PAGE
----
I booked my JetBlue Airways tickets on Orbitz. Now they’re gone.

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By Christopher Elliott

When Benjamin Eckstein shows up at the airport for his flight from Boston to San Jose, his airline says he doesn’t have the ticket that he booked on Orbitz. Whose fault is this mess, and how does he clean it up?


Last August, I was supposed to fly roundtrip with my two children from Boston to San Jose on JetBlue Airways. I had booked the flights through Orbitz. I was using a ticket credit from a JetBlue flight canceled at the start of the pandemic. 

When I got to the airport with my family, Jetblue had no record for these flights, even though we had confirmation numbers for the tickets.

 I tried to call Orbitz. The calls disconnected twice, and we had to call back and start the conversation with someone new. Eventually, a representative told me there was nothing they could do for us at the time, and we had to wait for a call back within 24 hours. I called Orbitz, and I discovered that the credits had never been applied. They were still sitting in my account. 

I had to buy tickets for the following day from Boston to San Francisco. I also had to book a hotel to stay in that night.

An Orbitz representative asked me to send in the receipts for the flights and hotel I had to book in order to obtain a refund. Orbitz never followed up with me. After the trip, we reached back out to them, and they requested ticket numbers and receipts. I provided all the information to them, yet to this day, we have gotten no response despite our many efforts. Can you help me? — Benjamin Eckstein, Natick, Mass.


This was a somewhat complicated case. But let me see if I can simplify it. You had a JetBlue flight at the start of the pandemic. JetBlue canceled the flight and you received a credit from JetBlue through Orbitz, your online travel agency. Then you tried to use the credit for a flight in August. You booked that flight through Orbitz. It issued a confirmation number, which led you to believe you had the tickets. But you didn’t.

JetBlue said you didn’t have a ticket when you showed up at the airport. You had to book new flights on JetBlue and a hotel. You also paid for tickets to San Francisco on United Airlines. Orbitz asked you to submit your expenses, and when you did, it failed to respond to your refund request. And that’s what led you to me. (Here’s our guide to booking an airline ticket.)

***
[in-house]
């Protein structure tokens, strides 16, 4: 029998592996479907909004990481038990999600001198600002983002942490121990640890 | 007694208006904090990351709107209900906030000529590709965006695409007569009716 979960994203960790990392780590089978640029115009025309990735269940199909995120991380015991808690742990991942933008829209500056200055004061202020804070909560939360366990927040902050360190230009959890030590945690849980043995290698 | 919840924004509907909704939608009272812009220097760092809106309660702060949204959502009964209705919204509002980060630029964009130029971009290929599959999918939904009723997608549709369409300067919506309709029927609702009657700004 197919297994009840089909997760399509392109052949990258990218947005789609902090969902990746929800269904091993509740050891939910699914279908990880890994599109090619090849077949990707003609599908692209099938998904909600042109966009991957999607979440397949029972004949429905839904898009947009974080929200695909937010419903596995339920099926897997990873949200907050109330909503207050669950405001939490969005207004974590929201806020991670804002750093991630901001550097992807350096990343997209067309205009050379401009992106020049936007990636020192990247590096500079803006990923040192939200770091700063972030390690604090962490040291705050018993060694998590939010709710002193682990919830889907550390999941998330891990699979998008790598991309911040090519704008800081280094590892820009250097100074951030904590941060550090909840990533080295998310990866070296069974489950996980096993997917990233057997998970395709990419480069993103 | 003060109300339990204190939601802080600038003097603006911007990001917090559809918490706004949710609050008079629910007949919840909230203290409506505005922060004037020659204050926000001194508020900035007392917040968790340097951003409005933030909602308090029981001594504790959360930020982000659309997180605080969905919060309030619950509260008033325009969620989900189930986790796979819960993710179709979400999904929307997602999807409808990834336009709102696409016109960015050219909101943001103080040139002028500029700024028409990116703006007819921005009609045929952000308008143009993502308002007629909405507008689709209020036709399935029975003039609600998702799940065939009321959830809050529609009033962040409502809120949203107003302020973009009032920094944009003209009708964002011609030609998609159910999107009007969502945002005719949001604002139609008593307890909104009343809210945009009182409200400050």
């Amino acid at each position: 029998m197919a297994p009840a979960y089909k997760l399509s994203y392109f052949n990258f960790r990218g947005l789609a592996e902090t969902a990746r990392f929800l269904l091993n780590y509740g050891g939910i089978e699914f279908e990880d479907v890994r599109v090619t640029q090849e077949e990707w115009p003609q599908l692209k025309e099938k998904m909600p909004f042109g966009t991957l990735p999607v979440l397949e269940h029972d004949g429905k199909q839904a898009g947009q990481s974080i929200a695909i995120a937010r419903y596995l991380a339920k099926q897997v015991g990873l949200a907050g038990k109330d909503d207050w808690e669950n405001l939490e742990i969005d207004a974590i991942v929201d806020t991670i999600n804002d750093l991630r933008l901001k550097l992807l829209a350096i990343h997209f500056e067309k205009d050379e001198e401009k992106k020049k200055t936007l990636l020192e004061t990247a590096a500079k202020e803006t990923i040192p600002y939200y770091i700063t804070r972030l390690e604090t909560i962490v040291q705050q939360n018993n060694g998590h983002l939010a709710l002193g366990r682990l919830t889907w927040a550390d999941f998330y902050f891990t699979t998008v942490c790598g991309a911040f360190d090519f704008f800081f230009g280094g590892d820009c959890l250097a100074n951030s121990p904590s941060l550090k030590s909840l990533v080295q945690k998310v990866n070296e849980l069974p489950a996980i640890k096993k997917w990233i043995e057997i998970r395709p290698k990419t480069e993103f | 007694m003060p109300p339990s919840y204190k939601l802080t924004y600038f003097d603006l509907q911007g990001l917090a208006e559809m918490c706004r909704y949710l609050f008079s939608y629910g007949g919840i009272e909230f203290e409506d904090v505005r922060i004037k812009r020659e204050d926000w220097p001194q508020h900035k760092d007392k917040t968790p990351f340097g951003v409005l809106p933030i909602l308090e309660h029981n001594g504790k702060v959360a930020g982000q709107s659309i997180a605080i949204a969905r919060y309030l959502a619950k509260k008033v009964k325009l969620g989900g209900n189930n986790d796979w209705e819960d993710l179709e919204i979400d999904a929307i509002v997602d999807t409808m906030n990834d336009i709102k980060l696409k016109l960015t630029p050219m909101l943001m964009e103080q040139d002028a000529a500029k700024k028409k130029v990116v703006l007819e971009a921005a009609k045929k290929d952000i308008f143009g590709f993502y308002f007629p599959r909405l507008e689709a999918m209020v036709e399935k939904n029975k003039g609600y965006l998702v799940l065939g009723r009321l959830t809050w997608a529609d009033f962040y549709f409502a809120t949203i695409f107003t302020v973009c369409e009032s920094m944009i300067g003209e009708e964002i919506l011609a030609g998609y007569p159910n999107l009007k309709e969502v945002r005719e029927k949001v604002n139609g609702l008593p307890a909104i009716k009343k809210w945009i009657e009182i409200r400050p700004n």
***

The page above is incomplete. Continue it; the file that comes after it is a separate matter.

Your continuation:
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Usually, when an online agency sends you a confirmation number for your airline tickets, you can rest assured that you have an airline ticket. I’m not sure why Orbitz didn’t apply the JetBlue vouchers to your new tickets. (Related: Why did Orbitz switch our flight to Aruba? Our hotel is in Tahiti! Help!)

But I am sure of this: Orbitz should have fixed your problem quickly when it realized what happened. And by “fix,” I mean book you and your kids a new ticket and pay for a hotel room if necessary. Instead, it just kept you on hold for hours.

You could have contacted a customer executive at Orbitz to get this resolved. I list the names, numbers and email addresses of the appropriate Orbitz manager on my consumer advocacy site, Elliott.org.

My advocacy team and I contacted Orbitz on your behalf. It refunded the fare and hotel stay, as promised. 

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Christopher Elliott

Christopher Elliott is the founder of Elliott Advocacy, a 501(c)(3) nonprofit organization that empowers consumers to solve their problems and helps those who can't. He's the author of numerous books on consumer advocacy and writes three nationally syndicated columns. He also publishes the Elliott Report, a news site for consumers, and Elliott Confidential, a critically acclaimed newsletter about customer service. If you have a consumer problem you can't solve, contact him directly through his advocacy website. You can also follow him on X, Facebook, and LinkedIn, or sign up for his daily newsletter. He is based in Panamá City.

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